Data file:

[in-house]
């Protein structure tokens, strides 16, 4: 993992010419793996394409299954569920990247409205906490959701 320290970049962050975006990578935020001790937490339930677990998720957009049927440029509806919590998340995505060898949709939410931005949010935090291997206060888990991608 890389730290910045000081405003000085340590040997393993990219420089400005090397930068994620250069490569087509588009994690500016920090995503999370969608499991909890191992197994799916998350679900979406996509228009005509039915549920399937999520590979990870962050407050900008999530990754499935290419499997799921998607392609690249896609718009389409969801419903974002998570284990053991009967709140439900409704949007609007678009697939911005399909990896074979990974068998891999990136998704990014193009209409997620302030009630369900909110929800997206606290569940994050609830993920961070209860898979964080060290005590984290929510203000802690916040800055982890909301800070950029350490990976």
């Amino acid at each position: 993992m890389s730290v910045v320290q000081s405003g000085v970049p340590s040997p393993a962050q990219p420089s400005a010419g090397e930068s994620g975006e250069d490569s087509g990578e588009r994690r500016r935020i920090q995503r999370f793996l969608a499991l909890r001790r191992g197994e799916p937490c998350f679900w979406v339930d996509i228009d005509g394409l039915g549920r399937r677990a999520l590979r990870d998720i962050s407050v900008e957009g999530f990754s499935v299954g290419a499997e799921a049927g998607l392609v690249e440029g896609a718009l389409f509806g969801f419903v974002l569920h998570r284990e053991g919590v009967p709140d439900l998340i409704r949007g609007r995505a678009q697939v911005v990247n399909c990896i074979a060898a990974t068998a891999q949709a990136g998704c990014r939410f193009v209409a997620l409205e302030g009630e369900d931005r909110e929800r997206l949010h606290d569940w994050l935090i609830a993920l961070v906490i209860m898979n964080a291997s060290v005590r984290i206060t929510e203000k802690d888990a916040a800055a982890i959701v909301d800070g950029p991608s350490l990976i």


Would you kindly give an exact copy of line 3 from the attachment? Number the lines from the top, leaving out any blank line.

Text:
């Amino acid at each position: 993992m890389s730290v910045v320290q000081s405003g000085v970049p340590s040997p393993a962050q990219p420089s400005a010419g090397e930068s994620g975006e250069d490569s087509g990578e588009r994690r500016r935020i920090q995503r999370f793996l969608a499991l909890r001790r191992g197994e799916p937490c998350f679900w979406v339930d996509i228009d005509g394409l039915g549920r399937r677990a999520l590979r990870d998720i962050s407050v900008e957009g999530f990754s499935v299954g290419a499997e799921a049927g998607l392609v690249e440029g896609a718009l389409f509806g969801f419903v974002l569920h998570r284990e053991g919590v009967p709140d439900l998340i409704r949007g609007r995505a678009q697939v911005v990247n399909c990896i074979a060898a990974t068998a891999q949709a990136g998704c990014r939410f193009v209409a997620l409205e302030g009630e369900d931005r909110e929800r997206l949010h606290d569940w994050l935090i609830a993920l961070v906490i209860m898979n964080a291997s060290v005590r984290i206060t929510e203000k802690d888990a916040a800055a982890i959701v909301d800070g950029p991608s350490l990976i």